Lunchrooms Should Be Improved

By Valerie Lashmanova ‘15

Bells rings as many students rush to their free period for a time to escape from work. However, instead of the lunchroom, large numbers of students gravitate towards the library, peer tutoring center, monitoring rooms or even the bathroom.

Lunches in many public schools have a bad reputation of being unsavory and unappealing. Not to mention, many cafeterias have a displeasing atmosphere that make students take a detour when it comes to lunch.

“Whenever I go to the lunchroom, I feel like I’m trapped in a cellar while being given jail food” said Roshan Zajib ‘16.

As many students go down to the lunchroom, they are plagued by the mindless chatter and pungent smell of overcrowded students making their way to filled tables. The murky and despondent walls cry for a hint of color as the small windows are open so just a sliver of air passes through. With such distasteful conditions, teachers don’t realize that students refrain from the cafeteria not only because of the food, but of the atmosphere as well.

Some schools started taking matters into their own hands in hopes of addressing the problem. Since many students pay for their lunch, it should be worth their while to spend this money practically; especially in high school where things are about the choices and optimal convenience for students.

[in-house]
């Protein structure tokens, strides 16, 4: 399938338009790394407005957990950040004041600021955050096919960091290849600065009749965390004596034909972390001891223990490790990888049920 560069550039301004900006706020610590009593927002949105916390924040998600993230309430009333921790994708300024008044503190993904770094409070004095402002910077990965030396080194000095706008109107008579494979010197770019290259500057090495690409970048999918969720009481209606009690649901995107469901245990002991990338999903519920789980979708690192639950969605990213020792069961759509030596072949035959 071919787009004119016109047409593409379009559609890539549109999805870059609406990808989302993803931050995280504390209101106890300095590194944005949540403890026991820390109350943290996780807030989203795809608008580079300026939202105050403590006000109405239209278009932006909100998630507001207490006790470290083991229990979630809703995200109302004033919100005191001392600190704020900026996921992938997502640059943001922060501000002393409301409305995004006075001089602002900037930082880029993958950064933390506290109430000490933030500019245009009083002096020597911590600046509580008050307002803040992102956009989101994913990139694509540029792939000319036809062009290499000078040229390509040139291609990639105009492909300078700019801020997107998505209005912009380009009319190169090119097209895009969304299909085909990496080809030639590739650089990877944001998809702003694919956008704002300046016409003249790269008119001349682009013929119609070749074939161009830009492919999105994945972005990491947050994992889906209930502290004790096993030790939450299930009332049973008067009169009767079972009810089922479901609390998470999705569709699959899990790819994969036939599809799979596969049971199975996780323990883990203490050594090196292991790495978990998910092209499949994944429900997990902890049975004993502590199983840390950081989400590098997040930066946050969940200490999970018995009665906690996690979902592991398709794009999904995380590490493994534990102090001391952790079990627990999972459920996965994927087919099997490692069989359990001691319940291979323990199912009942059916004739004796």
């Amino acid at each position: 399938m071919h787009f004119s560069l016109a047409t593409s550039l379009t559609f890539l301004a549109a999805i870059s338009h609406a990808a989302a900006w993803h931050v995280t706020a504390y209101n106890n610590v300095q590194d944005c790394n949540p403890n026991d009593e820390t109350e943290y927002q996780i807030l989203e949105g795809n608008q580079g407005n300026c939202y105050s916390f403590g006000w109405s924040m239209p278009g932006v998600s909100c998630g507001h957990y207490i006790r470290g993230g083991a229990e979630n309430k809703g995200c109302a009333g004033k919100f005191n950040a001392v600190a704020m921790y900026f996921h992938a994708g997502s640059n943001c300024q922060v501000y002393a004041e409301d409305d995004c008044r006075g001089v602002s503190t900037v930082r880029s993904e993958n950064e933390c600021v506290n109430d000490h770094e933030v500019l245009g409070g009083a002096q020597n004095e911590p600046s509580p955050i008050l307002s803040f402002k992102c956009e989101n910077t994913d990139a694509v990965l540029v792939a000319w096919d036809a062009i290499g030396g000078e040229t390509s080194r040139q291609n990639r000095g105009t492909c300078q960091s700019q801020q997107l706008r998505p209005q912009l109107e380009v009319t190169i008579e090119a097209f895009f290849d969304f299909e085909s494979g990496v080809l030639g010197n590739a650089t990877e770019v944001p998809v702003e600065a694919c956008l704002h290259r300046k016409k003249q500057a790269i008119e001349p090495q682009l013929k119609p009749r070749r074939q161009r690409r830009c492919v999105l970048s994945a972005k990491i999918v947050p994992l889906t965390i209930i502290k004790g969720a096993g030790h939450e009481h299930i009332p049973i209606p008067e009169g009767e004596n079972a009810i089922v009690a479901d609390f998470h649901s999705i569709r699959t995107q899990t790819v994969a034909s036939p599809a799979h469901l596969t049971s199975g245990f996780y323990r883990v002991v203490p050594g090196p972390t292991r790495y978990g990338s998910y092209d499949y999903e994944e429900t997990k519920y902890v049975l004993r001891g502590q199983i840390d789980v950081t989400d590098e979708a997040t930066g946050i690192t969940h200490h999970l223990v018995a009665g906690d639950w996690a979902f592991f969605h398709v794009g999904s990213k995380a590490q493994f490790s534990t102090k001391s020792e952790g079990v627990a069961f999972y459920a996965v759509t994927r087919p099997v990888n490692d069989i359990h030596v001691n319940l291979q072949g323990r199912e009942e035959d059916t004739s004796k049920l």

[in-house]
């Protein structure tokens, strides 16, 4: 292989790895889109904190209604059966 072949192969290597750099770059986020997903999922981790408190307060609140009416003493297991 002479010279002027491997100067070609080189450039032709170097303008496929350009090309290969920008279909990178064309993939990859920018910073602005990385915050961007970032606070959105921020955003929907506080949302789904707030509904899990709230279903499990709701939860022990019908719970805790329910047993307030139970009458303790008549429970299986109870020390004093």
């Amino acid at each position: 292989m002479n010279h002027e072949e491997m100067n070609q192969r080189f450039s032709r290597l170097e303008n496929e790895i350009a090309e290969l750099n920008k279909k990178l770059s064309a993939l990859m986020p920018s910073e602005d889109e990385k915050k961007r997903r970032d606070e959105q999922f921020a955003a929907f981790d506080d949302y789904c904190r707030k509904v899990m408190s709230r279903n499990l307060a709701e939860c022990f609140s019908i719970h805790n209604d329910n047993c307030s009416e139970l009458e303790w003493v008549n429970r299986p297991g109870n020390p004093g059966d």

Starting in spring of 2014, an organization called the San Francisco Unified School District (S.F.U.S.D) will collaborate with schools to remodel school lunches and atmosphere within their area. As of now, S.F.U.S.D administered surveys from 56,000 students in regards to their school lunch feedback. According to the New York Times, questions such as “What did you choose and why? What works best for you? How did you choose?” were asked of the students.

Oakland High School is another example of a school that took matters regarding lunch into their own hands. In an effort to make students eat lunch and get the required meals they need, workshops, meetings, and experimental exhibits were created. Administrators hoped that if change was brought upon lunch conditions and quality, students would be more inclined to spend their time in lunchrooms.

The Board of Education expressed their concerns for the problem vehemently, stating though it is an apparent issue, the costs and concerns should be highly taken into consideration.

It is understandable that concerns and costs will be involved in solving the problem, but what else are schools funding good for if they don’t benefit students? Gigantic steps and heaping amounts of money aren’t required of schools. It would simply be constructive to get a brighter coat of color in the lunchroom or decent lighting so students wouldn’t have to peer through small windows as if in a dungeon.

“Besides the food, which I don’t mind bringing from home, the atmosphere isn’t that great to make me want to sit there and eat,” said Jing Wei ’15 as she squinched her eyebrows in disapproval.

Furthermore, teachers and deans constantly chase after student’s roaming the halls during their lunch period. If lunchrooms were more welcoming and appealing, students may instead wind up in the cafeteria, instead of drifting aimlessly through the school.

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